# RK4, How to apply non-constant forces

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CombatWombat    673
I have RK4 setup and working for my simulation. It's just a bunch of boxes floating in space at the moment.

Some of the forces I must apply to these boxes can be constant from t->t+dt. IE: Thrusters that push the blocks around, etc.
However, I foresee that some forces will have varying value across duration of the time step. I *could* just accumulate all forces into a value and treat them as though they were constant, however this seems to throw away the entire purpose of using RK4, since the idea (i thought) was to sample curvature in the derivatives (force, in this case) in a few places.

So, my question then, is what are some ways to structure a simulation such that I can pass forces that may be varying for whatever reason into my integrator? Is it even worth it to do this?

Some things I have thought of (but not thought out very well...)
1) Create a "Force" object, which knows how to calculate the value of itself given a _state_ object, a time, and a time step. However this does not seem enough, since it seems like such an object might need to be passed the state of the entire simulation and not just the state of the object on which it acts. IE: if that force depends upon the location of another body (gravitational pull, maybe).

I had hoped typing this out would help me think of more ideas. So far, not so good...

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alvaro    21263
RK4 doesn't impose any conditions on how your forces vary over time. If you set up your simulation as an initial value problem, RK4 just works. So I guess I don't understand what it is you are having trouble with. What's the simplest scenario you don't know how to handle?

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CombatWombat    673
My understanding was that RK4 would not be much more stable than simple Euler if I did not allow the integrator some means to sample the time varying force at multiple points during the timestep.

As an example: suppose I had gravitational forces between rigid bodies.
The gravitational forces vary with position of the objects, and thus will not be constant over dt. If I simply sum my forces before the integrator is called, it will not be aware of this and there will be error at the end of the integration step, possibly accumulating as time goes on.
Similarly if there exist spring/damper forces between rigid bodies, these vary with time and can be notoriously unstable.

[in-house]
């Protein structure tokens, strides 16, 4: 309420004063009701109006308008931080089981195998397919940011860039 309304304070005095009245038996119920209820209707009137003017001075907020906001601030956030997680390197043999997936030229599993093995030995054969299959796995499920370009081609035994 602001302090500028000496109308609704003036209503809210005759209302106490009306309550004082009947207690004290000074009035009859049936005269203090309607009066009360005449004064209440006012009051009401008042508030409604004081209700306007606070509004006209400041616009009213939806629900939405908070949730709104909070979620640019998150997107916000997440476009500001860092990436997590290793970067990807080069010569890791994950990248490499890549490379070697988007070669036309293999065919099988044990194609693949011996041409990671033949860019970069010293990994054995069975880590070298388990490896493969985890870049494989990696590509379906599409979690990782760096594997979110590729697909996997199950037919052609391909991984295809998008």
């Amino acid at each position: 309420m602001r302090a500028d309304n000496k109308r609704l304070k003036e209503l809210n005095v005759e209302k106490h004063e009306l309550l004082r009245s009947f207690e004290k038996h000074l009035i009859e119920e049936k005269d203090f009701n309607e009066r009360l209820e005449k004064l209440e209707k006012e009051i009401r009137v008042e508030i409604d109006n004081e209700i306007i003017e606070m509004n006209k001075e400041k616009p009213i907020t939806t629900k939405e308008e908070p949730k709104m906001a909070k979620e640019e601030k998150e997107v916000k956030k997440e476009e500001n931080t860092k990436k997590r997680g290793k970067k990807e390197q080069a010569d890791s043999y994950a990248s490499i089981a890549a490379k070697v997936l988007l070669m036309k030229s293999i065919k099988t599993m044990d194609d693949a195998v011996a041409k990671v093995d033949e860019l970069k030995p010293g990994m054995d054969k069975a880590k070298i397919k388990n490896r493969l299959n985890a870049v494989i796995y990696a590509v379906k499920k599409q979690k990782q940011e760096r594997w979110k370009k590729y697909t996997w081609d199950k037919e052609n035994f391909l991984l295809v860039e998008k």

In [url="http://gafferongames.com/game-physics/integration-basics/"]GafferOnGames: Integration Basics[/url] he states [quote]What you write here of course is completely simulation dependent, but it is crucial that you structure your simulation in such a way that it can calculate the acceleration or force derivatives completely from inside this method given the current state and time, otherwise your simulation cannot work with the RK4 integrator.[/quote]

This is fine for a small demo with one or two things happening, but I do not see a practical way to approach this for a larger open-ended simulation with perhaps one hundred objects which may be created/destroyed at any time.

So what I am after, is a discussion of some architectural ways to structure the physics/forces to make this possible.
Do I pass the entire world state into the integration, integrate part 1 of RK4 for THE WHOLE WORLD STATE...then part 2 for the entire world state...etc...This seems nice as positional dependent forces can be recalculated at each step.
Do I pass individual object states in and integrate them one at a time, looping until all objects are taken care of? This seems more common in the samples I've seen, but seems more awkward.

Maybe this belongs in general game programming since its a structural problem?

Thanks for the response.

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alvaro    21263
[quote name='CombatWombat' timestamp='1308006498' post='4822966']
Do I pass the entire world state into the integration, integrate part 1 of RK4 for THE WHOLE WORLD STATE...then part 2 for the entire world state...etc...This seems nice as positional dependent forces can be recalculated at each step.[/quote]
Philosophically, that is the correct way to go about it.

[quote]Do I pass individual object states in and integrate them one at a time, looping until all objects are taken care of? This seems more common in the samples I've seen, but seems more awkward.[/quote]
If you can divide your scene into individual objects that mostly don't interact with each other (e.g., on a flight simulator), you can integrate them one at a time, and on the rare occasion when they interact with each other (two planes collide) just fudge a force that is not technically correct but will look just fine.

Now the disclaimer: I haven't implemented any Physics simulations beyond some simple toys, so perhaps there is some industry standard on how to do this and I just don't know about it.

If I were in your situation, I would study the APIs and documentation of some Physics libraries. You can probably figure out how they are dealing with these things from the interface they present to the programmer.